Real-time tumor gene expression profiling to direct gastric cancer chemotherapy: Proof-of-concept "3G" trial

Wei Peng Yong, Sun Young Rha, Iain Bee Huat Tan, Su Pin Choo, Nicholas L. Syn, Vivien Koh, Shi Hui Tan, Bernadette Reyna Asuncion, Raghav Sundar, Jimmy Bok Yan So, Asim Shabbir, Chee Seng Tan, Hyo Song Kim, Minkyu Jung, Hyun Cheol Chung, Matthew C.H. Ng, David Wai Meng Tai, Ming Hui Lee, Jeanie Wu, Khay Guan YeohPatrick Tan

Research output: Contribution to journalArticlepeer-review

5 Citations (Scopus)

Abstract

Purpose: The oxaliplatin plus S-1 and cisplatin plus S-1 regimens are interchangeably used in the management of advanced gastric cancer. The previously reported G-intestinal (G1) and G-diffuse (G2) intrinsic gene expression signatures showed promise for stratifying patients according to their tumor sensitivity to oxaliplatin or cisplatin. Experimental Design: The proof-of-concept, multicenter, open-label phase II "3G" trial was done to prospectively evaluate the feasibility and efficacy of using genomic classifiers to tailor treatment in gastric cancer. Patients' tumors were classified as "G1" or "G2" using a nearest-prediction template method, or "G3" (unclear assignment) when FDR ≥ 0.05. The first 30 patients in the "G1" cohort were assigned oxaliplatin plus S-1 (SOX) chemotherapy; thereafter, subsequently recruited "G1" patients were treated with cisplatin plus S-1 (SP) chemotherapy. "G2" patients and "G3" patients were treated with SP and SOX chemotherapy, respectively. Results: A total of 48, 21, and 12 patients, respectively, were given "G1," "G2," and "G3" genomic assignments. Median turnaround time was 7 days (IQR, 5-9). Response rates were 44.8%, 8.3%, 26.7%, and 55.6% for the "G1-SOX," "G1-SP," "G2," "G3" cohorts, respectively; and was higher in G1 patients treated with SOX compared with SP (P = 0.033). Exploratory analyses using the genomic classifier of Lei and colleagues validated the utility of the metabolic signature as a biomarker for predicting benefit from chemotherapy (log-rank P = 0.004 for PFS), whereas the Asian Cancer Research Group classifier did not demonstrate any predictive value. Conclusions: This bench-to-bedside effort establishes a reasonable turnaround time for gene expression profiling and possible utility of genomic classifiers in gastric cancer treatment stratification.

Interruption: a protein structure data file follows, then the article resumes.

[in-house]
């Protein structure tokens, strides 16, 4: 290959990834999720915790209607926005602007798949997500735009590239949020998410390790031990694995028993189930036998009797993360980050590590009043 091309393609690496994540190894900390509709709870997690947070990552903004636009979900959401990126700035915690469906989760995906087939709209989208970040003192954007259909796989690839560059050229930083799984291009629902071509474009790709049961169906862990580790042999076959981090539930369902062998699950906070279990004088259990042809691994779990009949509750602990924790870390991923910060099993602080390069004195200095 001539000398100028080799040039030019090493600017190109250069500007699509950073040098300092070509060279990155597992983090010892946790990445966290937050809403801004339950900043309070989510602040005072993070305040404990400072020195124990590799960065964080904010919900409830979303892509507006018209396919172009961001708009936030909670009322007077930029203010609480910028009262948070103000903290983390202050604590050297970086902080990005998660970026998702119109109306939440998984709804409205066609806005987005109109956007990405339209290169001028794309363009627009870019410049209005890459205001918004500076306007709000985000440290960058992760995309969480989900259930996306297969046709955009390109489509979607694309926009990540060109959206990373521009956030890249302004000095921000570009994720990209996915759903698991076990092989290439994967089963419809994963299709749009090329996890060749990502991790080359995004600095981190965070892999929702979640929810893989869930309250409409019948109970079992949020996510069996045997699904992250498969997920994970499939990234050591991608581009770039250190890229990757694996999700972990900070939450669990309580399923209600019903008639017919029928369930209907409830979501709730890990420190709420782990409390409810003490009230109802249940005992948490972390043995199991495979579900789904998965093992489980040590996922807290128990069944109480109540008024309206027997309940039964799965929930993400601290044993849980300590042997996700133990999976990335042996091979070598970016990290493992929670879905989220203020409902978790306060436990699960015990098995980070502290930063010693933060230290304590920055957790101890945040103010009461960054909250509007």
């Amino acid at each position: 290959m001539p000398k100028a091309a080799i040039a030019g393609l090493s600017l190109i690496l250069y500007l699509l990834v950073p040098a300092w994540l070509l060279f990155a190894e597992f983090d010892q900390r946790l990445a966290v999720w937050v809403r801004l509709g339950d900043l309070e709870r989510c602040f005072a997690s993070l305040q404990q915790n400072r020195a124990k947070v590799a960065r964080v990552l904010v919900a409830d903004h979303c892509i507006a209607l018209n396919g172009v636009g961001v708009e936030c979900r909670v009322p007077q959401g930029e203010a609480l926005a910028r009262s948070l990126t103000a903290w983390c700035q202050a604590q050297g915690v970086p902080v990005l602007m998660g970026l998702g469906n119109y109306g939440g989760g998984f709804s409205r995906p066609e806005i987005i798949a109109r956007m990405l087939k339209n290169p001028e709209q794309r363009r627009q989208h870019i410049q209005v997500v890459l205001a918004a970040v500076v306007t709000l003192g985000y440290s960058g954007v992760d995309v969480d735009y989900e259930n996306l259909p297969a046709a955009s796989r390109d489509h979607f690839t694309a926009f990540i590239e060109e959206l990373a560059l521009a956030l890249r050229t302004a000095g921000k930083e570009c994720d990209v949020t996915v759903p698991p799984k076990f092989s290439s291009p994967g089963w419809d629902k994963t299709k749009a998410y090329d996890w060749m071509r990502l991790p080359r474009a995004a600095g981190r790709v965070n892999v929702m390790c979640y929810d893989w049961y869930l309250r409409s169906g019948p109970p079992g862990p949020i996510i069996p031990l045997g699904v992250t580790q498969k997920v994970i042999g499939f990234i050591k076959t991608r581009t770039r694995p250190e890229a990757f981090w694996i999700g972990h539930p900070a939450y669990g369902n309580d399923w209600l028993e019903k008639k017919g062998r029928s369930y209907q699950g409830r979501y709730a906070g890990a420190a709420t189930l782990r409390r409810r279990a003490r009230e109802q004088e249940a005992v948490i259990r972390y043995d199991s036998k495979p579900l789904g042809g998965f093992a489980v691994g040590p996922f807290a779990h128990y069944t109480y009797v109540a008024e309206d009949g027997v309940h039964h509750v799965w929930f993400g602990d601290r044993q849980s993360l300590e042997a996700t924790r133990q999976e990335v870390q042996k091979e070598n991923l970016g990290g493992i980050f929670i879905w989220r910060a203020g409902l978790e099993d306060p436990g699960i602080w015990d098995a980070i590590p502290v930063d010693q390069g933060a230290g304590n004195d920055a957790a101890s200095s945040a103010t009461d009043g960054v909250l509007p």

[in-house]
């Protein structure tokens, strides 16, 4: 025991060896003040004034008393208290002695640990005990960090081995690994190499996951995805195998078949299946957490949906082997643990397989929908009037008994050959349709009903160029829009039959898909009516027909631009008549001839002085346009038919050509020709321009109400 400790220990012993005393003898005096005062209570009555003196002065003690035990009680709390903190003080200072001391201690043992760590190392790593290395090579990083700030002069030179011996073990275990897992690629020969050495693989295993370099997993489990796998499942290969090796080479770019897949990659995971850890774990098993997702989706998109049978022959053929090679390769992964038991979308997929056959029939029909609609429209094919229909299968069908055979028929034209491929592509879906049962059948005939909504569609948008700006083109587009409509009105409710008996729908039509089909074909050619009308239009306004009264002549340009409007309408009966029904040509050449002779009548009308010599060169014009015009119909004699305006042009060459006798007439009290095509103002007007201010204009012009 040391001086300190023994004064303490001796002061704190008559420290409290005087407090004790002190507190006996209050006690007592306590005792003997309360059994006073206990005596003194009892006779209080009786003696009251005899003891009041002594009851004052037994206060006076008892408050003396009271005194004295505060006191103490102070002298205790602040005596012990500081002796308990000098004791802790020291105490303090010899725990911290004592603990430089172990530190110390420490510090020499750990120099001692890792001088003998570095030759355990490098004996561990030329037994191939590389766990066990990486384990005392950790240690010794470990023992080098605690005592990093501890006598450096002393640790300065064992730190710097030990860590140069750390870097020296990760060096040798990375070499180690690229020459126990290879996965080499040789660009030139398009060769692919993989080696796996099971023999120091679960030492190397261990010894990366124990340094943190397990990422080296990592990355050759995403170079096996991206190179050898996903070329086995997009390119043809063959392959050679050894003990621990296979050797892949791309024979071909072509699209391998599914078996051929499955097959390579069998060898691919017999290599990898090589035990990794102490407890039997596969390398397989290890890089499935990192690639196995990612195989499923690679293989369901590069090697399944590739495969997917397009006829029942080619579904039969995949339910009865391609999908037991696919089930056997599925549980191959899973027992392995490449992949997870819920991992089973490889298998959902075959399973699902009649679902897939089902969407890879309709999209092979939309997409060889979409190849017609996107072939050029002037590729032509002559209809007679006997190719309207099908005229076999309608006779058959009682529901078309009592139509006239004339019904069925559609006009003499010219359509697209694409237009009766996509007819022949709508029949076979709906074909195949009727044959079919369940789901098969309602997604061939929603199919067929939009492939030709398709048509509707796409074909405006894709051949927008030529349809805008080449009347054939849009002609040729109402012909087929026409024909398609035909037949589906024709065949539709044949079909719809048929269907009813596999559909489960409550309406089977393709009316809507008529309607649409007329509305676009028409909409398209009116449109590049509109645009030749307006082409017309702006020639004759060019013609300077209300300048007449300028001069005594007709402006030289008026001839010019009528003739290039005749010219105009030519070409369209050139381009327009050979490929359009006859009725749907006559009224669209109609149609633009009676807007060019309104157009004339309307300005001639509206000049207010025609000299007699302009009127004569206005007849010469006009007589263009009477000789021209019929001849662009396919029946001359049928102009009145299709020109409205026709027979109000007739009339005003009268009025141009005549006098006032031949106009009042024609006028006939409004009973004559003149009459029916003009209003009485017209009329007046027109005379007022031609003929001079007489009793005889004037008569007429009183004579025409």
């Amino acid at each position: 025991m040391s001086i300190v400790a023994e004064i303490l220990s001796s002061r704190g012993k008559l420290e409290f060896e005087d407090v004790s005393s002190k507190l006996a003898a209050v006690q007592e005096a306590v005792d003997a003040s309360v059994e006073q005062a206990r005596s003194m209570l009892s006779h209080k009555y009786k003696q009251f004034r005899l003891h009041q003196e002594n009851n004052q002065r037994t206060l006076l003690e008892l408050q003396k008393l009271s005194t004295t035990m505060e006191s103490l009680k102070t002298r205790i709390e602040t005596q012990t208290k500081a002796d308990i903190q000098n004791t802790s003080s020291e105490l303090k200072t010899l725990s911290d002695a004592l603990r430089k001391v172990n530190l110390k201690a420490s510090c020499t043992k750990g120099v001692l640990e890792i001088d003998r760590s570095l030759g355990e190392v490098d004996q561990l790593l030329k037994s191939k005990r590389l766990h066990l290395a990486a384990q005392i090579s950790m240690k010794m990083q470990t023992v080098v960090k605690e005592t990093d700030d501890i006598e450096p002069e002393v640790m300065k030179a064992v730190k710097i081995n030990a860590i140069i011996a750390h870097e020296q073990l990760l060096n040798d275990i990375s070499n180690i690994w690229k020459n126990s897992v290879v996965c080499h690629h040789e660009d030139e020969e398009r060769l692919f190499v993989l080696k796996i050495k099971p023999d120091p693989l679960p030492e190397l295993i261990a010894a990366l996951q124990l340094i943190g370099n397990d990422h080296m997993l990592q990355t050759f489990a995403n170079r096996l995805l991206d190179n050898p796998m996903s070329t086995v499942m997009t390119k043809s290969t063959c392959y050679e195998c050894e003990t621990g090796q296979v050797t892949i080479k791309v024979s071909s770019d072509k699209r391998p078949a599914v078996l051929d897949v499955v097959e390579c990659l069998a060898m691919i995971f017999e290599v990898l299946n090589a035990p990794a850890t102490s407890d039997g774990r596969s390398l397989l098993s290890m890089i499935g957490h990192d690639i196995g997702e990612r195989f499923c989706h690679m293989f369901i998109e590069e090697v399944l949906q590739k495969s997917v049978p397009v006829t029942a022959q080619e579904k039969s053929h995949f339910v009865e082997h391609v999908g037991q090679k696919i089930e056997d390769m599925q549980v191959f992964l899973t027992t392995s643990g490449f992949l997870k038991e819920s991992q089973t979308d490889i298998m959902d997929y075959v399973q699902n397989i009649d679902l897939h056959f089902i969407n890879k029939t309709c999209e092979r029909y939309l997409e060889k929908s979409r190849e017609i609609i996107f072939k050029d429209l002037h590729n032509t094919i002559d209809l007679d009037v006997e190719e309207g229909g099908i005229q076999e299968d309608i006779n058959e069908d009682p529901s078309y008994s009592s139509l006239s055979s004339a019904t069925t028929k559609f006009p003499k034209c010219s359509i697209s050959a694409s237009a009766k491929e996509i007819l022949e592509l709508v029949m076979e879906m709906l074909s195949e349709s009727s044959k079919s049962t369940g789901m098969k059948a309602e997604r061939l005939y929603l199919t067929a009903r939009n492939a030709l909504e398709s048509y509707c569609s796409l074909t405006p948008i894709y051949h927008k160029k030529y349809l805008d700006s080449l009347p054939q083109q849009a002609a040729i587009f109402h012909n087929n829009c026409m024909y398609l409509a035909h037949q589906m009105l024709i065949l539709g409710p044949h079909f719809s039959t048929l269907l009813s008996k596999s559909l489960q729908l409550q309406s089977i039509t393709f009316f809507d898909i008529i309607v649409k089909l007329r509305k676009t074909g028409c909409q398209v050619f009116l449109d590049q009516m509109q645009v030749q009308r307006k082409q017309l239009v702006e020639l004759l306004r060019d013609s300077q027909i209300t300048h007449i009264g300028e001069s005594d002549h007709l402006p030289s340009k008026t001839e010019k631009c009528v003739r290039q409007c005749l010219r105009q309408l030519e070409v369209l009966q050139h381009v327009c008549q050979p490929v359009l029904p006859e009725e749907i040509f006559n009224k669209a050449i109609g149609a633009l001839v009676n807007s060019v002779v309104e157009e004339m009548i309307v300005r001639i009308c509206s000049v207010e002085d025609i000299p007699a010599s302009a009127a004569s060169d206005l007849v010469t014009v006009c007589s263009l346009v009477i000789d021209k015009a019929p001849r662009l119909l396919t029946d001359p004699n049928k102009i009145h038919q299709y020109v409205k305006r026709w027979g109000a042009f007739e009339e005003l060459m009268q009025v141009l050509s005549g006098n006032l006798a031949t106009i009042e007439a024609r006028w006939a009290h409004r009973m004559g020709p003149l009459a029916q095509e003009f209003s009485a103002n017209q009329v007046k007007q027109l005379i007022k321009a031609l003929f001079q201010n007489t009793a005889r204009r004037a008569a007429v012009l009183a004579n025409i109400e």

Original languageEnglish
Pages (from-to)5272-5281
Number of pages10
JournalClinical Cancer Research
Volume24
Issue number21
DOIs
Publication statusPublished - 2018 Nov 1

Bibliographical note

Funding Information:
This work was supported by the National Research Foundation Singapore under its Translational and Clinical Research (TCR) Flagship Programme grant, administered by the Singapore Ministry of Health's National Medical Research Council (TCR/009-NUHS/2013) and awarded to the Singapore Gastric Cancer Consortium (SGCC). This research is also supported by the Cancer Science Institute of Singapore, NUS, under the National Research Foundation Singapore's and the Singapore Ministry of Education's Research Centres of Excellence initiative, as well as a grant from the National R&D Programme for Cancer Control, Ministry of Health and Welfare, Republic of Korea (1520190). The S-1 drug used in this study was supplied by Taiho Pharmaceutical.

All Science Journal Classification (ASJC) codes

  • Oncology
  • Cancer Research

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